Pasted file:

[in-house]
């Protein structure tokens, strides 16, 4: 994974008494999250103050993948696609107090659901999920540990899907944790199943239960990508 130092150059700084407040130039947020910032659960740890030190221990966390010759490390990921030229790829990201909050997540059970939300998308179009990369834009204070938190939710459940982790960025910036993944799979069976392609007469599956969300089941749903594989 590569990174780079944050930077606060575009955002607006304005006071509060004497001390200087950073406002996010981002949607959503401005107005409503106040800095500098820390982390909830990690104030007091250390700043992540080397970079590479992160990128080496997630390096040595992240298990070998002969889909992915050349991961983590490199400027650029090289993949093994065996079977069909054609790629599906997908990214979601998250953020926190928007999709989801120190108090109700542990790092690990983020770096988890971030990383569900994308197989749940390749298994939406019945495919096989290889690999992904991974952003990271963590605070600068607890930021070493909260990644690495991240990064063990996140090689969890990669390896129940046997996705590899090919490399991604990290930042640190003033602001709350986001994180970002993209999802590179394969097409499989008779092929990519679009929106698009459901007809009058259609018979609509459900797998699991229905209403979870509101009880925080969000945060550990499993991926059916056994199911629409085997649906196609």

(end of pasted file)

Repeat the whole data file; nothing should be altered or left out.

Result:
[in-house]
């Protein structure tokens, strides 16, 4: 994974008494999250103050993948696609107090659901999920540990899907944790199943239960990508 130092150059700084407040130039947020910032659960740890030190221990966390010759490390990921030229790829990201909050997540059970939300998308179009990369834009204070938190939710459940982790960025910036993944799979069976392609007469599956969300089941749903594989 590569990174780079944050930077606060575009955002607006304005006071509060004497001390200087950073406002996010981002949607959503401005107005409503106040800095500098820390982390909830990690104030007091250390700043992540080397970079590479992160990128080496997630390096040595992240298990070998002969889909992915050349991961983590490199400027650029090289993949093994065996079977069909054609790629599906997908990214979601998250953020926190928007999709989801120190108090109700542990790092690990983020770096988890971030990383569900994308197989749940390749298994939406019945495919096989290889690999992904991974952003990271963590605070600068607890930021070493909260990644690495991240990064063990996140090689969890990669390896129940046997996705590899090919490399991604990290930042640190003033602001709350986001994180970002993209999802590179394969097409499989008779092929990519679009929106698009459901007809009058259609018979609509459900797998699991229905209403979870509101009880925080969000945060550990499993991926059916056994199911629409085997649906196609």